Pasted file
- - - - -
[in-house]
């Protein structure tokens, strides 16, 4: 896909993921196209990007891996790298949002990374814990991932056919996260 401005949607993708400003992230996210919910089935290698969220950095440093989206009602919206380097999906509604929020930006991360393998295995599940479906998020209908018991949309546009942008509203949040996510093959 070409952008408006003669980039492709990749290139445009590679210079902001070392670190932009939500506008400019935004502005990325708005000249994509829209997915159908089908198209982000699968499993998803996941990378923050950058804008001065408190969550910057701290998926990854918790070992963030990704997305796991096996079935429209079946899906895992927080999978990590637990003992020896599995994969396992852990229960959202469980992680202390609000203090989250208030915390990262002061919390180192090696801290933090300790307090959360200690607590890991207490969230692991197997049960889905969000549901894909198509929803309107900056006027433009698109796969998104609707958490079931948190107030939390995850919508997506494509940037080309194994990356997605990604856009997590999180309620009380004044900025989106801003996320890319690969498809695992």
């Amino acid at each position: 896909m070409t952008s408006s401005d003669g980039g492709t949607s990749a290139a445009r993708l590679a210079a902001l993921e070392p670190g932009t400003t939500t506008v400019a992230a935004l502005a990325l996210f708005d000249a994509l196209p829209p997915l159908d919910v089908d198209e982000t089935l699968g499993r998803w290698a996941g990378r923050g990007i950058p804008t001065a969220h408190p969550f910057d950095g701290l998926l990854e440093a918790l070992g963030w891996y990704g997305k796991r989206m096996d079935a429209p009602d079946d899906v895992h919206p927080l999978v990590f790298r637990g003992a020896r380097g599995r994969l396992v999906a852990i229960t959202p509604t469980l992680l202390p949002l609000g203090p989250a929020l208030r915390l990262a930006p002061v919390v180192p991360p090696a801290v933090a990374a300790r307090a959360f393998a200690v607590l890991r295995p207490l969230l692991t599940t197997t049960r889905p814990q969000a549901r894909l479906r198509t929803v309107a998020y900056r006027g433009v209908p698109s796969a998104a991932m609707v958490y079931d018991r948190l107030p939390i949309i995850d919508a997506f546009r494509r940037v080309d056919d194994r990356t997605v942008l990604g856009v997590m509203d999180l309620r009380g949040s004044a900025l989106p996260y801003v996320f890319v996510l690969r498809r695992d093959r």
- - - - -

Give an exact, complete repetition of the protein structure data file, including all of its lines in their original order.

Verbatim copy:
[in-house]
């Protein structure tokens, strides 16, 4: 896909993921196209990007891996790298949002990374814990991932056919996260 401005949607993708400003992230996210919910089935290698969220950095440093989206009602919206380097999906509604929020930006991360393998295995599940479906998020209908018991949309546009942008509203949040996510093959 070409952008408006003669980039492709990749290139445009590679210079902001070392670190932009939500506008400019935004502005990325708005000249994509829209997915159908089908198209982000699968499993998803996941990378923050950058804008001065408190969550910057701290998926990854918790070992963030990704997305796991096996079935429209079946899906895992927080999978990590637990003992020896599995994969396992852990229960959202469980992680202390609000203090989250208030915390990262002061919390180192090696801290933090300790307090959360200690607590890991207490969230692991197997049960889905969000549901894909198509929803309107900056006027433009698109796969998104609707958490079931948190107030939390995850919508997506494509940037080309194994990356997605990604856009997590999180309620009380004044900025989106801003996320890319690969498809695992």
């Amino acid at each position: 896909m070409t952008s408006s401005d003669g980039g492709t949607s990749a290139a445009r993708l590679a210079a902001l993921e070392p670190g932009t400003t939500t506008v400019a992230a935004l502005a990325l996210f708005d000249a994509l196209p829209p997915l159908d919910v089908d198209e982000t089935l699968g499993r998803w290698a996941g990378r923050g990007i950058p804008t001065a969220h408190p969550f910057d950095g701290l998926l990854e440093a918790l070992g963030w891996y990704g997305k796991r989206m096996d079935a429209p009602d079946d899906v895992h919206p927080l999978v990590f790298r637990g003992a020896r380097g599995r994969l396992v999906a852990i229960t959202p509604t469980l992680l202390p949002l609000g203090p989250a929020l208030r915390l990262a930006p002061v919390v180192p991360p090696a801290v933090a990374a300790r307090a959360f393998a200690v607590l890991r295995p207490l969230l692991t599940t197997t049960r889905p814990q969000a549901r894909l479906r198509t929803v309107a998020y900056r006027g433009v209908p698109s796969a998104a991932m609707v958490y079931d018991r948190l107030p939390i949309i995850d919508a997506f546009r494509r940037v080309d056919d194994r990356t997605v942008l990604g856009v997590m509203d999180l309620r009380g949040s004044a900025l989106p996260y801003v996320f890319v996510l690969r498809r695992d093959r």